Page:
South Sudan Civil War
South Sudan has become a toxic environment for its citizens due to violence emanating from the civil war.
According to a report by the Aid Worker Security Database, for the third consecutive year, South Sudan has been named the number one most violent country where aid is delivered.
“I was in South Sudan about approximately a year and a half ago,” Bethany Christian Services’ President Chris Palusky says.
“It’s the most violent place I have ever been. I have worked in disaster zones around the world, and I was up in the north of the country in Malakal. It’s the only place that I’ve been that I saw a foot over there, I saw a head over there. The violence was incredible. These people are fleeing from really, one of the most violent places on Earth. They’re fleeing for their lives.”
Third Worst Refugee Crisis
According to the UNHCR, this is the third worst refugee crisis in the world, just behind Syria and Afghanistan.
More than 2 million people are displaced within the nation of South Sudan and there are more than 2 million South Sudanese refugees throughout the world.
A majority of the people fleeing are women and children, many who have been victims of violent attacks and sexual assault.
Sixty-five percent of the refugees from the nation are people under the age of 18.
Three-hundred-thousand of the South Sudanese refugees have fled to refugee camps in Ethiopia for protection. Among these have been more than 40,000 unaccompanied refugee minors who have been deeply traumatized by the violence they’ve seen and faced in their home nation.
“Many of these children are in desperate need of both mental health and social support services, but also for loving and protective families to keep them safe,” Bethany’s Vice President of Global Programs, Kristy Gleason, says.
Providing for the Vulnerable
In order to provide mental health, social support, and humanitarian aid for children and women in refugee camps, Bethany and the UNHCR formed a partnership to address these needs in two camps in Gambella, Ethiopia.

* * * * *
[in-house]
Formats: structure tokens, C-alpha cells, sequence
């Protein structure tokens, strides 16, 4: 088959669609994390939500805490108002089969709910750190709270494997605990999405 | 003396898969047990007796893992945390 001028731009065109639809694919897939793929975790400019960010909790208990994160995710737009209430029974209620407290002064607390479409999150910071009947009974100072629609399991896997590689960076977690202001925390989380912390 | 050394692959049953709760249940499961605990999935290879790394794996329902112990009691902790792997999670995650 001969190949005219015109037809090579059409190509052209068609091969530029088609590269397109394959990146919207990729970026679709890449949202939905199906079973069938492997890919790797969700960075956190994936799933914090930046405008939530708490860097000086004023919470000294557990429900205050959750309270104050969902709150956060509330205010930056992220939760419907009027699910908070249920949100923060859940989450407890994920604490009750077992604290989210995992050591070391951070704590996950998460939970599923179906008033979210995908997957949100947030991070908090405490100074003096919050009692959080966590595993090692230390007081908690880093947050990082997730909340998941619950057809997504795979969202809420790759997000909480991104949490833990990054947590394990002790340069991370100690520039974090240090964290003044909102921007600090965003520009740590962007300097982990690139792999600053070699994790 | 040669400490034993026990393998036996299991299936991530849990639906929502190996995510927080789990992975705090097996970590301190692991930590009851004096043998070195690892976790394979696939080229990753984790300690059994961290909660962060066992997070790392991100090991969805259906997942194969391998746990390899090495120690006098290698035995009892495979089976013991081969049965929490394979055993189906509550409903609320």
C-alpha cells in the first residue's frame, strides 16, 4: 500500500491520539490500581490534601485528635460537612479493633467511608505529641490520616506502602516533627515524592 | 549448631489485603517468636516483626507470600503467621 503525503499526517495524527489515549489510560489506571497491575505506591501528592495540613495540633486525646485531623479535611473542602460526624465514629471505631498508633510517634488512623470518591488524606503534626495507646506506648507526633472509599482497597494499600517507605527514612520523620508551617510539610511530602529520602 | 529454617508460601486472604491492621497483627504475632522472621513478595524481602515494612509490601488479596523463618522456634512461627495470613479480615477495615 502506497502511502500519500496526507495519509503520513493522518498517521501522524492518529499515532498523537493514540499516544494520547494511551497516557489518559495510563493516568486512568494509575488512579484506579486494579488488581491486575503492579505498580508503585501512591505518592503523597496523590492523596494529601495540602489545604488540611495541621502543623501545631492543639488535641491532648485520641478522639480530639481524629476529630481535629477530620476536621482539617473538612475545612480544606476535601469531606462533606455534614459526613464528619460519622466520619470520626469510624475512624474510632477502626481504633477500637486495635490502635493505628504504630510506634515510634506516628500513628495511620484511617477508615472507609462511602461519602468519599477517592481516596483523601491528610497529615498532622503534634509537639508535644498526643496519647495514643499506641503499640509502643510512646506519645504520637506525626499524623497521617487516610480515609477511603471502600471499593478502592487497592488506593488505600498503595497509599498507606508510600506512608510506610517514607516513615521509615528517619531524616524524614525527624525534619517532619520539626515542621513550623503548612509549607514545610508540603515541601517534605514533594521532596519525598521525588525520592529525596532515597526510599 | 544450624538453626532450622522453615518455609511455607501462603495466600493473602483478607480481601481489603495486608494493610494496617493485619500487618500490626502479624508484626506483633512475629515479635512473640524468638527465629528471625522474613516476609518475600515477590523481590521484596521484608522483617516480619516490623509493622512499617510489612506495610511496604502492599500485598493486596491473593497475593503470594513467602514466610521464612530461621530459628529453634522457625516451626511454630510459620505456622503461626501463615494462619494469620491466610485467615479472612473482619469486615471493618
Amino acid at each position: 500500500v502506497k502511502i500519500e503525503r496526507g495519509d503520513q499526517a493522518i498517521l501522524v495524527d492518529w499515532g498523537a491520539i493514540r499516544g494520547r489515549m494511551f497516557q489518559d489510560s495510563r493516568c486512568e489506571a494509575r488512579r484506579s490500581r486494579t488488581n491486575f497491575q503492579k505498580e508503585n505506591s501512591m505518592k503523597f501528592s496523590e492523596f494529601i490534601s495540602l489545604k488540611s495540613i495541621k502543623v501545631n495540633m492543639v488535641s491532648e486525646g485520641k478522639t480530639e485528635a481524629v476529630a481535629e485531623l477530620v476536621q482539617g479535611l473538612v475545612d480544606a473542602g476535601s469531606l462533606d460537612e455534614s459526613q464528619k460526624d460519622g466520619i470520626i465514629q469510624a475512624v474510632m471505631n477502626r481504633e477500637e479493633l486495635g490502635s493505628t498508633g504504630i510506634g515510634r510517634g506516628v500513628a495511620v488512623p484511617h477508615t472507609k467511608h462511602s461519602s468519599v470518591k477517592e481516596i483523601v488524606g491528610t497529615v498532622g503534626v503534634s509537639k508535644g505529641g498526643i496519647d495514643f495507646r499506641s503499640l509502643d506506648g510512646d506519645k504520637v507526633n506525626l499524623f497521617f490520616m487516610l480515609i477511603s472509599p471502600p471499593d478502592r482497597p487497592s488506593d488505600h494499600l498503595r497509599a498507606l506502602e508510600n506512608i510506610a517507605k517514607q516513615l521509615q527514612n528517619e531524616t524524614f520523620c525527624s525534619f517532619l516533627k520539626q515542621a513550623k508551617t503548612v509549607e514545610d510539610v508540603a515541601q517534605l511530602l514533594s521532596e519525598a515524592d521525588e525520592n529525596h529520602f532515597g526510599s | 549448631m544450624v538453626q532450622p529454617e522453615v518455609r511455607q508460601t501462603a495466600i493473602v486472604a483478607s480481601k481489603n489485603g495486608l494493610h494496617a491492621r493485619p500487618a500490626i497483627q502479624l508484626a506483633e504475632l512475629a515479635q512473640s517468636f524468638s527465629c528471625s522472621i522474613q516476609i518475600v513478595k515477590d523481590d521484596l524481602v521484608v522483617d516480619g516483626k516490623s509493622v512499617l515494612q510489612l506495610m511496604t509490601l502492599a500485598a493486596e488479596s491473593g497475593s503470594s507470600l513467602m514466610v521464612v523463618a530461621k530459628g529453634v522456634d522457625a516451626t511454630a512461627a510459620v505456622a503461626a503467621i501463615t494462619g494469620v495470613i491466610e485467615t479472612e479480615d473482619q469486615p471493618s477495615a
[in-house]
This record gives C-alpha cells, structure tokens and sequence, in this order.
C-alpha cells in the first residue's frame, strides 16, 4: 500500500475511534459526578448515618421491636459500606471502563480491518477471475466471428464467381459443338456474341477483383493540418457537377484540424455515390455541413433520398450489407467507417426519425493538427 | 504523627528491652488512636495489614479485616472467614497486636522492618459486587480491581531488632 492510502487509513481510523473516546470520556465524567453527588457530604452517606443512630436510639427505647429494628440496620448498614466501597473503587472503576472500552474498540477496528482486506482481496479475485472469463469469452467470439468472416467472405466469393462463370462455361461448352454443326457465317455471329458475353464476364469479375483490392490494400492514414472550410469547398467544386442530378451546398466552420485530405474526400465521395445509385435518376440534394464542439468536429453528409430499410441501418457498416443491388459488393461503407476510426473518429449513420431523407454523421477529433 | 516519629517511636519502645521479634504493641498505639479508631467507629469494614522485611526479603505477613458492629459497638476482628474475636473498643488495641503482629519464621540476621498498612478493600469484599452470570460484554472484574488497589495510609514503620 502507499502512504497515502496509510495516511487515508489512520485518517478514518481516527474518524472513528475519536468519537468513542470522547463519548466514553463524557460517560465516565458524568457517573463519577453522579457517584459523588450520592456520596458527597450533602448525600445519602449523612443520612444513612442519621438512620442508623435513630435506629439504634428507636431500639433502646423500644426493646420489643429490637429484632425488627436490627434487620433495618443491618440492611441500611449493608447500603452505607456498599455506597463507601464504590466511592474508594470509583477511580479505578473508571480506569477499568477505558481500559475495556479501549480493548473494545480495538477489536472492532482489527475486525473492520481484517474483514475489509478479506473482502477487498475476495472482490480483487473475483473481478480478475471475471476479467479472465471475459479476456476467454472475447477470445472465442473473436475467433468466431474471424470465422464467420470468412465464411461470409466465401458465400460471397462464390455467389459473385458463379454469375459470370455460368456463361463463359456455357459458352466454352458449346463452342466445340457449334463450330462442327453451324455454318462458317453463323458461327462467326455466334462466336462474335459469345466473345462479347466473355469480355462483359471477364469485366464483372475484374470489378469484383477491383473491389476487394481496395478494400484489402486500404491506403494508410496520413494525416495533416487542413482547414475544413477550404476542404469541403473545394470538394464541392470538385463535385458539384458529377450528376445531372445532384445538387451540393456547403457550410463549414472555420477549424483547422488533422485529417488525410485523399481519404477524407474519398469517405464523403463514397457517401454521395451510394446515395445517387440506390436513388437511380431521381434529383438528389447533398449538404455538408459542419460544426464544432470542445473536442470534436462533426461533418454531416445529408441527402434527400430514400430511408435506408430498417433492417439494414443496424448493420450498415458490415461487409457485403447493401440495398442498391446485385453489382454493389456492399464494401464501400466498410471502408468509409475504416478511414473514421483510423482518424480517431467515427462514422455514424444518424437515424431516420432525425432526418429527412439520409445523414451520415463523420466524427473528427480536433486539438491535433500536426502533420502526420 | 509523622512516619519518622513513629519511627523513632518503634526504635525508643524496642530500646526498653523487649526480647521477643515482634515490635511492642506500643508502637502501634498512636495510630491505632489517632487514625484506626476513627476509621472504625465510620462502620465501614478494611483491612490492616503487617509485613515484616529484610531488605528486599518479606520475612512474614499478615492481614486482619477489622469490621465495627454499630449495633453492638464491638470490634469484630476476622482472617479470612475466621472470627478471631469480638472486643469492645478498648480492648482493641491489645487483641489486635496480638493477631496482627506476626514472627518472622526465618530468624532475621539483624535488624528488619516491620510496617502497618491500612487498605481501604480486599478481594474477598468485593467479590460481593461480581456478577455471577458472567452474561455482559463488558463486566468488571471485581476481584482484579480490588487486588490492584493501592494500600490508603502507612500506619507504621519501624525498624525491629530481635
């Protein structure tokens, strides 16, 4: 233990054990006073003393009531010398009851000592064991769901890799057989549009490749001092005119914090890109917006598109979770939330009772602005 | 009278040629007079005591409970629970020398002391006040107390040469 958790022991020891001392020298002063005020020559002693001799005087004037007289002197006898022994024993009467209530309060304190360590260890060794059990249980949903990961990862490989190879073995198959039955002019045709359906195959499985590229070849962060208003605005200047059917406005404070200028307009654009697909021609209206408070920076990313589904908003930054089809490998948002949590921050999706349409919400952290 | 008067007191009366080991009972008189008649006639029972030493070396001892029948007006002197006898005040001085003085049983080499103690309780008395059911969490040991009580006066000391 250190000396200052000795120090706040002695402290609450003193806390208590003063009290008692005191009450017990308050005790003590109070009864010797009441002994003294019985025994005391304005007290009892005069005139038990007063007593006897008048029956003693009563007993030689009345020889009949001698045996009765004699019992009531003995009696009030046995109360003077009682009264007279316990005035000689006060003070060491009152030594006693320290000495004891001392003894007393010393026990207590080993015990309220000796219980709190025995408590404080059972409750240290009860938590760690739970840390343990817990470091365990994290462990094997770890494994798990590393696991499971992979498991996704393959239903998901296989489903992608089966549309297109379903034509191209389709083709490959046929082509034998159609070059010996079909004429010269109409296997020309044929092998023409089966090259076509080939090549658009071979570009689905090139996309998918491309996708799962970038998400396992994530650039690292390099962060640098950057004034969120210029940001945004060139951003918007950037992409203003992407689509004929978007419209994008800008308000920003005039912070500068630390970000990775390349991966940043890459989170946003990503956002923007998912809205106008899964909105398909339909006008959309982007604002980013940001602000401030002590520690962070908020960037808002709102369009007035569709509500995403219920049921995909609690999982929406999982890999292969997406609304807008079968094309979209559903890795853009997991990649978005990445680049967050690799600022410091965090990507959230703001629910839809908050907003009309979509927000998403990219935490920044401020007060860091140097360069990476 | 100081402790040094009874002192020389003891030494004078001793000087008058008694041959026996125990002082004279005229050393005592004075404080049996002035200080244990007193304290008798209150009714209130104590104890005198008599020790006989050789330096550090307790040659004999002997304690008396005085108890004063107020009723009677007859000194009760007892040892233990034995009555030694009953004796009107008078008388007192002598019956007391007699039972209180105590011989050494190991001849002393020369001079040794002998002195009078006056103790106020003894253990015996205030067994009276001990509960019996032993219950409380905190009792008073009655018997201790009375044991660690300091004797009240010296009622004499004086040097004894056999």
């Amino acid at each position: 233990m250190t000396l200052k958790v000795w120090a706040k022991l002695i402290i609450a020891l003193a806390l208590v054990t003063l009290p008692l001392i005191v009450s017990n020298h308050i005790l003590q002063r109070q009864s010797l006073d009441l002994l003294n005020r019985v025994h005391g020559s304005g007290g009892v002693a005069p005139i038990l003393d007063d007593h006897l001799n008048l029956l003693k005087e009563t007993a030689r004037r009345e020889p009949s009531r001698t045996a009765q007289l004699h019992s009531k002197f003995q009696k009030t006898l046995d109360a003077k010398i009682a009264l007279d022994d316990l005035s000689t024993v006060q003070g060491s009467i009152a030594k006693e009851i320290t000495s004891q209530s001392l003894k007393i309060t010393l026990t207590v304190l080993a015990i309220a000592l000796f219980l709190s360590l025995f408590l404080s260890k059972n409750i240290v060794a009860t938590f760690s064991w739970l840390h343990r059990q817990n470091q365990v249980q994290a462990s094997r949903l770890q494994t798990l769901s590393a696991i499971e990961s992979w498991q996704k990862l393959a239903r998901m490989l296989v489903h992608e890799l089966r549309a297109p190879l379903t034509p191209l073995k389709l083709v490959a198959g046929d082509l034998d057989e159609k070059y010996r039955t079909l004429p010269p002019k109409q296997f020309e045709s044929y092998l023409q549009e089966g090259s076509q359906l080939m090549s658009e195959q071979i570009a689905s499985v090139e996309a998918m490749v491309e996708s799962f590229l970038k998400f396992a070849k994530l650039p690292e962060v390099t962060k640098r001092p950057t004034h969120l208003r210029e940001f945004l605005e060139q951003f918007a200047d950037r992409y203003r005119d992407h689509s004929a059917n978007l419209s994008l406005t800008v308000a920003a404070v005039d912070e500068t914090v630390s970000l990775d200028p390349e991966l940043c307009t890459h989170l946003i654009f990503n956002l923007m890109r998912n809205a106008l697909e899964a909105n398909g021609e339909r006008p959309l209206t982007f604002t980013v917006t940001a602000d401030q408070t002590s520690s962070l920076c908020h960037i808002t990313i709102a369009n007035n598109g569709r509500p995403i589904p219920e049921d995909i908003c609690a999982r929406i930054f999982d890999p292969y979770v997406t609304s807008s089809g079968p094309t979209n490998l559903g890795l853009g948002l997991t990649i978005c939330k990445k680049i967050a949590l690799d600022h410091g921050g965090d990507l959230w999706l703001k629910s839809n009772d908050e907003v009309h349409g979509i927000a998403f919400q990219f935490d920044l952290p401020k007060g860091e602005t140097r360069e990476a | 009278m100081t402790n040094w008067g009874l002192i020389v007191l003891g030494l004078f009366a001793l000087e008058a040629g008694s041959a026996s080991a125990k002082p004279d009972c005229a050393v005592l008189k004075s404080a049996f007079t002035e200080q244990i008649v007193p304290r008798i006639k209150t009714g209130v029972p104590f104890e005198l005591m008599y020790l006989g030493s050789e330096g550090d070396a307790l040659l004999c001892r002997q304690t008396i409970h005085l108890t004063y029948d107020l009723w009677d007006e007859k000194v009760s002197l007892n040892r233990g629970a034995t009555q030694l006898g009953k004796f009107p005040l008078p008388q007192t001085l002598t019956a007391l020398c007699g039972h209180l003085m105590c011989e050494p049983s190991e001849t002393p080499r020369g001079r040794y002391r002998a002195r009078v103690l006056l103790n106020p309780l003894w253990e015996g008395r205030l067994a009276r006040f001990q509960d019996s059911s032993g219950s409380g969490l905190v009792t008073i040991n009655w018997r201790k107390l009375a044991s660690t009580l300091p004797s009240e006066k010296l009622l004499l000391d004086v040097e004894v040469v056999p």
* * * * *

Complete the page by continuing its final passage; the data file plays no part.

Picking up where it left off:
“What we will focus on are our efforts to develop a more established and formal foster care service in the refugee camps in Gambella to protect children coming across the border without their families. We also will be providing psychosocial support to women and children affected by trauma… which really means group therapy for refugees that have experienced trauma,” Gleason explains.
Bethany’s efforts will work in tandem with the UNHCR’s humanitarian efforts in giving food, water, and shelter to these vulnerable people.
Bethany has done foster care and case management programs in Ethiopia for the last ten years, focusing on serving the most vulnerable children. The program has proven highly effective and the ministry is motivated to now begin these programs in the refugee camps of Gambela.
Often, unaccompanied children have been taken in by families, but they have not been treated the same as biological children. This can lead to abuse or neglect. Bethany’s program of formal foster care eradicates the inequality and trains foster families to love and provide for foster children completely.
“We will also be working to support foster families and foster parents who’ve gone through traumatic events to help guide children and families through symptoms and behaviors that are associated with experiencing the levels of trauma that these families have faced,” Gleason says.
“So, our services will really target that complex level of trauma that families face, including grief and loss for victims of violence, displacement, and family separation.”
Impact Around the World
Though the programs have only begun, the impact has been immediate and drawn attention from other nations.
Palusky shares that Bethany has already been approached to replicate the programs in Colombia with Venezuelans that have fled their country.
“With the recent number of refugees around the world, such programs aren’t only a necessity, but they’re vital,” Palusky says.
Pray over the partnership between Bethany and the UNHCR. Pray for the civil war, the violence, and the assaults in South Sudan to end, and pray for the safety of those who are fleeing South Sudan.